25 Sep 2019 | Primary Care
Te Rau Ora hosted the annual Toitū Hauora Māori Health Leadership Summit at Te Papa in Wellington on Wednesday 21 and Thursday 22 August 2019.
With a focus on courageous Māori leadership, the forum offered learning opportunities and preparation for the challenges for Māori leadership in the health sector.
Attendees enjoyed networking with Māori leaders and taking part in a range of workshops.
The Health Quality & Safety Commission, as part of our commitment to building capability across the health sector and growing Māori leadership, supported Te Rau Ora to fund five emerging leaders to attend the summit.
Some of their insights are shared below.
He uri tēnei nō Te Rarawa, nō Ngāpuhi, nō Waikato-Tainui hoki, ko Renee Smith-Apanui taku ingoa. Ko Ngawati Apanui taku makau, nō Ngāti Porou, nō Ngāti Whātua ia. Kei māua he tama, e rua tōna tau, ko Kainau Apanui tōna ingoa. He kaiwhakataka ahau mō Te Tihi o Ruahine Whānau Ora Alliance, kei Papaioea mātou e noho ana.
My name is Renee Smith-Apanui, I have a husband and a two-year-old son. I’m a project manager in Palmerston North for Te Tihi o Ruahine Whānau Ora Alliance.
The calibre of speakers and presentations at the summit were awesome. The opening address by Sir Mason Durie was inspirational, calling those in the room to action for better and more holistic approaches to reaching outcomes for Māori across not only health, but all social systems. This set the tone for the summit, with deliveries by those with lived experience who are now in the health field, our rangatahi who are already leaders in the field, and a range of Māori professionals giving their experiences in the health system.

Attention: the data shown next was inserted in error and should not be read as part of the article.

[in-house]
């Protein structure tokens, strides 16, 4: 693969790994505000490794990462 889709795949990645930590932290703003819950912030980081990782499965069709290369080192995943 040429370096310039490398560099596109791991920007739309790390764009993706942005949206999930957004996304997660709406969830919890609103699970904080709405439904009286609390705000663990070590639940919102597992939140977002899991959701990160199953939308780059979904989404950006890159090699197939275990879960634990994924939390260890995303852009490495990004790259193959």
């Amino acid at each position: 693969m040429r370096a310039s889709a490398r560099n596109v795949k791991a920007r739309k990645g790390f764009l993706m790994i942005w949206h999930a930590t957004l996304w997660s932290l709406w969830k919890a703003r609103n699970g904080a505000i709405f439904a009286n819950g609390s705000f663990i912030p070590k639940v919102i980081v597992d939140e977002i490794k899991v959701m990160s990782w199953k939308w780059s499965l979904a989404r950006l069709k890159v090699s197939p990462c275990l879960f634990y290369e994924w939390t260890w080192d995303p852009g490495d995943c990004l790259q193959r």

My personal highlight was the talk by Moana Jackson, who used storytelling to link his past lessons from his koro, to the lessons he teaches his moko, highlighting the revolving nature of leadership within our whānau. I returned to work energised and focused on ensuring my mahi creates positive outcomes for our people.
Tā Mason Durie’s opening address highlighted how Māori were forced to align and adapt themselves to a system which suited pakeha systems and beliefs, instead of Māori. He highlighted Māori-centred frameworks and services that work for Māori such as Te Whare Tapa Wha launched in 1982. This framework is still used, in predominately kaupapa Māori health services; why use other models when this one works perfectly for Māori!
Khylee Quince, who has worked with Māori and Pasifika law students for most of her 20 year academic career, spoke about whānau stories and how to get this right and honour the story they are telling you. She also highlighted how colonisation has impacted on Māori whānau and has had detrimental effects on the lives of many indigenous communities throughout the globe.
The summit was rewarding and enlightening. Moana Jackson talked about Māori leadership through his lived experience. I have been studying Māori leadership and have been looking for examples of how to lead and the qualities required of a successful leader. After listening to Moana, I learnt that I have been surrounded by Māori leadership since the time I was born and didn’t even realise it. Look around and you will see leaders everywhere. Most importantly look within, this is the leader that others see, this is me!